You are Detective Carrie Chase whose new assignment is to solve the murder of an up-and-coming fashion designer, Neil Lane. Accompanied by your cranky boss, you must search the city for clues. You travel into the world of supermodels, photographers, plastic surgeons and talent agents, questioning various acquaintances of the victim. When the suspects start turning up dead, your quest becomes more serious. Hunt for clues in both the upscale and sleazy parts of town, from nightclubs, photo studios, and the marina, to rummaging through run-down apartments and dumpster diving in an alley. Analyze the evidence and figure out who the killer is before more bodies start to drop.
The use of the forensic tools as part of revealing the objects is what sets this apart from the usual hidden object game. As you sift through lists of items you'll uncover a set of useful tools that are stowed in your inventory, such as a blacklight, magnifying glass, fingerprint duster and flashlight. There are interspersed mini-games that are a welcome break for your eyeballs, including several spot the difference games with blood evidence, anagrams, jigsaw puzzles, and fingerprint matching.
Some scenes have close up spots you have to hit: a purse, a trunk, a file drawer. A question mark will pop up if you mouse over an object you can inspect closer. Each forensic tool will be added to your inventory as you find it. In later levels you will need items like a key or crowbar to open the close up areas.
There are a couple of twists in gameplay and story to keep things interesting, along with good photorealistic locations, making object identification easier. Each item you collect is treated as evidence with a snapshot taken of each one. The evidence you gather progresses the story along by giving you clues that lead you to the next location. They all fit nicely into the detective story.
Analysis: The detective elements in Masters of Mystery: Crime of Fashion really enhance the hidden object part of the game, though they aren't quite as strong as some other games of a similar ilk. The addition of the forensic tools really makes this more interesting than the average hidden object games out there.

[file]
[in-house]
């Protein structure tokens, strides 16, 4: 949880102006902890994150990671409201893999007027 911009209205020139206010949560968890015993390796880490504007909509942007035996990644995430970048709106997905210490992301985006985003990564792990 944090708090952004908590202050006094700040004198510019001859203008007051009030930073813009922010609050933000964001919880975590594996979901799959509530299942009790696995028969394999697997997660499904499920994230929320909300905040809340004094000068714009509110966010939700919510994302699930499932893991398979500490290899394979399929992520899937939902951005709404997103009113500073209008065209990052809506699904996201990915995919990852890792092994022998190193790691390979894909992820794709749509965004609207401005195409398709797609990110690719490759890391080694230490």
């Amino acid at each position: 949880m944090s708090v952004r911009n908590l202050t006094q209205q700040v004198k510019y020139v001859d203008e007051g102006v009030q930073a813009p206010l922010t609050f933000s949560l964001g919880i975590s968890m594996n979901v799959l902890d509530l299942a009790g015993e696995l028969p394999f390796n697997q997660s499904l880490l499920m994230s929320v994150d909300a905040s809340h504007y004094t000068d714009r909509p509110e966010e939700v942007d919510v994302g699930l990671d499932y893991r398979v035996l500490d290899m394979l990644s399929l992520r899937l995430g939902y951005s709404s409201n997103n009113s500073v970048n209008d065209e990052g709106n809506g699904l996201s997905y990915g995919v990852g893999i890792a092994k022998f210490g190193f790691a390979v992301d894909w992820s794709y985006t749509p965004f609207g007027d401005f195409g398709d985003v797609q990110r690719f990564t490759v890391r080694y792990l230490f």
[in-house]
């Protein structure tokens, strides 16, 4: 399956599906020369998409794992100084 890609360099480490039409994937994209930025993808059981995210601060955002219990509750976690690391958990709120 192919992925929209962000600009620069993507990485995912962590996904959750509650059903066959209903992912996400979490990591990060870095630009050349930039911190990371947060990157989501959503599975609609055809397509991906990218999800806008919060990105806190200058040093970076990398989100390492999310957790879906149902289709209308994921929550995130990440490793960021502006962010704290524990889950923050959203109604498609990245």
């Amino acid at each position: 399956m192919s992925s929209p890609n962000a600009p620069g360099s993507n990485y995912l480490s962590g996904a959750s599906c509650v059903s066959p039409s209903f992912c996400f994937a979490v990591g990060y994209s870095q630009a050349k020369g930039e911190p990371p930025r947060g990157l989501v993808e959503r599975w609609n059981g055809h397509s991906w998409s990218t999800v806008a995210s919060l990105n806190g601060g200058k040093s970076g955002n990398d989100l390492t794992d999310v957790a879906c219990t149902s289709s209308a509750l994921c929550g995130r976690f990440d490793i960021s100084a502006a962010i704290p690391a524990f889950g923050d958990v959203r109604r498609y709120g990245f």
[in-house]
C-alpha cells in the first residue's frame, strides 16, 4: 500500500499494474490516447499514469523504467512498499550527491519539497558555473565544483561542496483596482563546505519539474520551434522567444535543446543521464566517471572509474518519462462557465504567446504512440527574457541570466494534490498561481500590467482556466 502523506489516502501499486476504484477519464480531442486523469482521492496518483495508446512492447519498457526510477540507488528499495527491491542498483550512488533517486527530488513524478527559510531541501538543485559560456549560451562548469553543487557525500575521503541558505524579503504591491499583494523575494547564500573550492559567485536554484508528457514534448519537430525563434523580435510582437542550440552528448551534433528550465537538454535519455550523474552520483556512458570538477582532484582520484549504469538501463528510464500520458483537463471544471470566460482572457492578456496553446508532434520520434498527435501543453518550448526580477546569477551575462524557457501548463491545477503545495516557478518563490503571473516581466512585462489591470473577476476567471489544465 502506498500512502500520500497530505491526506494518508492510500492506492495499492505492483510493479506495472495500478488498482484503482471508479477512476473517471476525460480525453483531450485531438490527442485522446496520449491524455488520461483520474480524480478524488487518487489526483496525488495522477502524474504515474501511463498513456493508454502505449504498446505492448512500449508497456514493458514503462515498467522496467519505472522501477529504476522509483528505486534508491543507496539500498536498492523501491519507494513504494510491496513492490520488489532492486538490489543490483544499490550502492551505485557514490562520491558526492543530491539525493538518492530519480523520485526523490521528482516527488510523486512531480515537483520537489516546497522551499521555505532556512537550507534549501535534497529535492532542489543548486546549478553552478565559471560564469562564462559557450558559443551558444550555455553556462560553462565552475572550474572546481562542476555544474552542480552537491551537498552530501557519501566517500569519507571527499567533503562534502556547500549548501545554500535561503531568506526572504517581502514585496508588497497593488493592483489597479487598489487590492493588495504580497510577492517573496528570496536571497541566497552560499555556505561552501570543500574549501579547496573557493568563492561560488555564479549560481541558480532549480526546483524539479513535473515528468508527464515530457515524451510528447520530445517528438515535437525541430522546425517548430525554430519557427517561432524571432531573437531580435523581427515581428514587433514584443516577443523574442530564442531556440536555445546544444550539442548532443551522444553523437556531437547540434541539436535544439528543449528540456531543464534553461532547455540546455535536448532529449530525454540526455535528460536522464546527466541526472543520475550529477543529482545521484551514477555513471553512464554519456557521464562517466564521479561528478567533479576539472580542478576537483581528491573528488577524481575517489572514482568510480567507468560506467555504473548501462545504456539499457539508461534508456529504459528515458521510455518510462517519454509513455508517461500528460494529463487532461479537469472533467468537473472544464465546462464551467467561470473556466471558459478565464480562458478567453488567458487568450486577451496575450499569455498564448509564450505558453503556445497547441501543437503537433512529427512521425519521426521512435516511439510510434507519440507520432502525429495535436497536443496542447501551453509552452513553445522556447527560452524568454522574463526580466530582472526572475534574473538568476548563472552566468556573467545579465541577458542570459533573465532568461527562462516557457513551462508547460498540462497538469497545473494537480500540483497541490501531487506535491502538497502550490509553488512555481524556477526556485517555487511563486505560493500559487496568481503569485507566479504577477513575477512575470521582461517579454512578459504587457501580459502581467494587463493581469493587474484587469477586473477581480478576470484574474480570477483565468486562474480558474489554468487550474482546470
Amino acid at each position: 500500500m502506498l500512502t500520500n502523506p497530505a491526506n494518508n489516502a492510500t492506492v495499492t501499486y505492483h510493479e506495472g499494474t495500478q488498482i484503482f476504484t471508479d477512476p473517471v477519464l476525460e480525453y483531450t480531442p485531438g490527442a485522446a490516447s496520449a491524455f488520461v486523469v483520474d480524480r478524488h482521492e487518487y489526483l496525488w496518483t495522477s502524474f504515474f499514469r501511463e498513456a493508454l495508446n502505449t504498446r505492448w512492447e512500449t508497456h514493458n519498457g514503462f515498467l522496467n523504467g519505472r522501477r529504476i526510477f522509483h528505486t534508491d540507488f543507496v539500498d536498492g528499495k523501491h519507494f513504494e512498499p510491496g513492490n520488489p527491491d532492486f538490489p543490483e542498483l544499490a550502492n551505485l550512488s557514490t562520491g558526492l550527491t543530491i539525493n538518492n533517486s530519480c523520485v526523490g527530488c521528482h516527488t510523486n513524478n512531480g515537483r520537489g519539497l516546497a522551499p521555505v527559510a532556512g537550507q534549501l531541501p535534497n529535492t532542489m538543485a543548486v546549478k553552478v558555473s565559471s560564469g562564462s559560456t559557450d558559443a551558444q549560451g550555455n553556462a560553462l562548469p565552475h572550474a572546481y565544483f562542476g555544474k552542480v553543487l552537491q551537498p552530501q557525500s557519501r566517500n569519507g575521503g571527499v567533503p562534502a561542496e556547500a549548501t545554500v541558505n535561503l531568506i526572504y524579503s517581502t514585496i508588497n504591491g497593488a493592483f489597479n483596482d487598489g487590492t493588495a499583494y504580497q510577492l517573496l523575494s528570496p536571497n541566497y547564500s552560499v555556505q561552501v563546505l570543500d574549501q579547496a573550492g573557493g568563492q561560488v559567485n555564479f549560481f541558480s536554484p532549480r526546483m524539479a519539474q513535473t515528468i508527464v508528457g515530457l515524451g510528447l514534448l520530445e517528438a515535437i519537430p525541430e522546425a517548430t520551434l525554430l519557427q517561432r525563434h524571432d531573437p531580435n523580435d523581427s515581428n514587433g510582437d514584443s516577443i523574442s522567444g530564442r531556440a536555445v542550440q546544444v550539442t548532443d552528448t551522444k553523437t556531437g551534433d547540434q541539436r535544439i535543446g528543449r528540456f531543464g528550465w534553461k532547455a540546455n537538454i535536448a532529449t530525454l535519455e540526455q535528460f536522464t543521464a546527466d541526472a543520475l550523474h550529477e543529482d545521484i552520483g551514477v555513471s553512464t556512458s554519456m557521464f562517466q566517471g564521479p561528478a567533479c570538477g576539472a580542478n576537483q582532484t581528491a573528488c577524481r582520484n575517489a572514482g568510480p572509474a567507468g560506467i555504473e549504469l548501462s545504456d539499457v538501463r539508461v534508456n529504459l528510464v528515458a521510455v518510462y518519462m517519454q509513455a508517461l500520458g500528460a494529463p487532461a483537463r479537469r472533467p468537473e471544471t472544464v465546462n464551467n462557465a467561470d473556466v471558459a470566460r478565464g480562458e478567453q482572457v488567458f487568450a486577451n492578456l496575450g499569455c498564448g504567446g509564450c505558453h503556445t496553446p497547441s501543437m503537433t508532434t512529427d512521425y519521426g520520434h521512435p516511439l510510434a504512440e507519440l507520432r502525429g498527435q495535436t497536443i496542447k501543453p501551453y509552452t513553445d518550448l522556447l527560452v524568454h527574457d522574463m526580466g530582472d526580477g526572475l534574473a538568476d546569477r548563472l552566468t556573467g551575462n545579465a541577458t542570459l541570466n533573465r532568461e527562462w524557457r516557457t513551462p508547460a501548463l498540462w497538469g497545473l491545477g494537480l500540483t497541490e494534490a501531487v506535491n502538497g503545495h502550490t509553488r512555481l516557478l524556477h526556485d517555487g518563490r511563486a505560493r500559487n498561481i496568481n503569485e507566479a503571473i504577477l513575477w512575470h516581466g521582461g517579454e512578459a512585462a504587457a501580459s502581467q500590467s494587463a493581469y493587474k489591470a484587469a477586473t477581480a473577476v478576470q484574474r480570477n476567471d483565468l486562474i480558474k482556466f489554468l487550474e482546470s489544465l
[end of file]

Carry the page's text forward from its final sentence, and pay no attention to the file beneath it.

The density of objects and effort finding them was pretty easy for the first half of the game, it gets more challenging as the second half of the story progresses. You can glide through the first chapter in the demo, which may feel too easy. It does get harder, although never so difficult that you run out of time and have to start a level over.
The hint system was good, which is always a welcome addition. It's used like a power up, where you have to wait for a recharge before you can use it again. There were a few spots when it really comes in handy, especially if you've just dusted every inch of the scene looking for prints.
Late in the story there is a very brief animated scene which is well done and I would have loved to see more moments like that. Most games seem to front load the more ambitious production moments and peter out towards the end, this game had its higher production value in the latter half. Some of the story and dialogue was a little cheesy, but overall since those elements were short, it worked pretty well.
The levels and story are strictly linear, which is a downside for the detective part of the game. It would have been nice to be able to choose between locations when you find a clue, or jump into a mini-game, rather than have to finish a locale before moving on. The fact that your path through the game is forced reduces the sense of satisfaction in actively figuring out the crime. Although there is a clever use of a spot the difference game that you do use to solve the final clue leading to the conclusion.
But this is first and foremost a hidden object game, and the addition of the detective elements makes it a better one. The designers at Big Blue Bubble have given a purpose to the hunt, with sparse but effective story details and mini-games that really move it along.